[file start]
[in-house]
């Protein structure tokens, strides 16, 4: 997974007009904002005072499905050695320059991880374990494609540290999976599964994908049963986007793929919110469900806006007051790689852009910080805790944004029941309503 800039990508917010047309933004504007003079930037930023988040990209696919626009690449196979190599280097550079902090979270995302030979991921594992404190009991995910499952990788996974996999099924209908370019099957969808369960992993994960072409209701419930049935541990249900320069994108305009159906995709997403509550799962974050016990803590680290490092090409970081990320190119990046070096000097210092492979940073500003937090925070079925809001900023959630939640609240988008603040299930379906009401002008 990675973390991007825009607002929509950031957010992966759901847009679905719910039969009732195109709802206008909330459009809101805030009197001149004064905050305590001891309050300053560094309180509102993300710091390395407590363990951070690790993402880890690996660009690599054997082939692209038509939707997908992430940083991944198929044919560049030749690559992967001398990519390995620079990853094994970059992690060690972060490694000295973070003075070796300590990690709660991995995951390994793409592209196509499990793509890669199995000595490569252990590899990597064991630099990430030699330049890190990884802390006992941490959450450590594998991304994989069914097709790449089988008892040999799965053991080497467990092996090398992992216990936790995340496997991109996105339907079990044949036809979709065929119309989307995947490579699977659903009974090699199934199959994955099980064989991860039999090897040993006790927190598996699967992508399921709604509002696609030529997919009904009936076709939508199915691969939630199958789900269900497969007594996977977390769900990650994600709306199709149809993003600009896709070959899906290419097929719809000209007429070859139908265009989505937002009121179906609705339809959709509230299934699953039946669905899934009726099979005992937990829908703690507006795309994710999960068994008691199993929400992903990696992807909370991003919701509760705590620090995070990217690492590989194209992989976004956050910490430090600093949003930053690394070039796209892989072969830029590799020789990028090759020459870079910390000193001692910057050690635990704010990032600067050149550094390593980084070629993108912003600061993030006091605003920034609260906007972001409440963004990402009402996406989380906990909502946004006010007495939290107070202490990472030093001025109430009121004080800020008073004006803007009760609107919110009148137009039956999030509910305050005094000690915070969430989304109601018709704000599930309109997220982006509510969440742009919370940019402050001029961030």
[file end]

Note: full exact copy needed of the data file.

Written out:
[in-house]
């Protein structure tokens, strides 16, 4: 997974007009904002005072499905050695320059991880374990494609540290999976599964994908049963986007793929919110469900806006007051790689852009910080805790944004029941309503 800039990508917010047309933004504007003079930037930023988040990209696919626009690449196979190599280097550079902090979270995302030979991921594992404190009991995910499952990788996974996999099924209908370019099957969808369960992993994960072409209701419930049935541990249900320069994108305009159906995709997403509550799962974050016990803590680290490092090409970081990320190119990046070096000097210092492979940073500003937090925070079925809001900023959630939640609240988008603040299930379906009401002008 990675973390991007825009607002929509950031957010992966759901847009679905719910039969009732195109709802206008909330459009809101805030009197001149004064905050305590001891309050300053560094309180509102993300710091390395407590363990951070690790993402880890690996660009690599054997082939692209038509939707997908992430940083991944198929044919560049030749690559992967001398990519390995620079990853094994970059992690060690972060490694000295973070003075070796300590990690709660991995995951390994793409592209196509499990793509890669199995000595490569252990590899990597064991630099990430030699330049890190990884802390006992941490959450450590594998991304994989069914097709790449089988008892040999799965053991080497467990092996090398992992216990936790995340496997991109996105339907079990044949036809979709065929119309989307995947490579699977659903009974090699199934199959994955099980064989991860039999090897040993006790927190598996699967992508399921709604509002696609030529997919009904009936076709939508199915691969939630199958789900269900497969007594996977977390769900990650994600709306199709149809993003600009896709070959899906290419097929719809000209007429070859139908265009989505937002009121179906609705339809959709509230299934699953039946669905899934009726099979005992937990829908703690507006795309994710999960068994008691199993929400992903990696992807909370991003919701509760705590620090995070990217690492590989194209992989976004956050910490430090600093949003930053690394070039796209892989072969830029590799020789990028090759020459870079910390000193001692910057050690635990704010990032600067050149550094390593980084070629993108912003600061993030006091605003920034609260906007972001409440963004990402009402996406989380906990909502946004006010007495939290107070202490990472030093001025109430009121004080800020008073004006803007009760609107919110009148137009039956999030509910305050005094000690915070969430989304109601018709704000599930309109997220982006509510969440742009919370940019402050001029961030």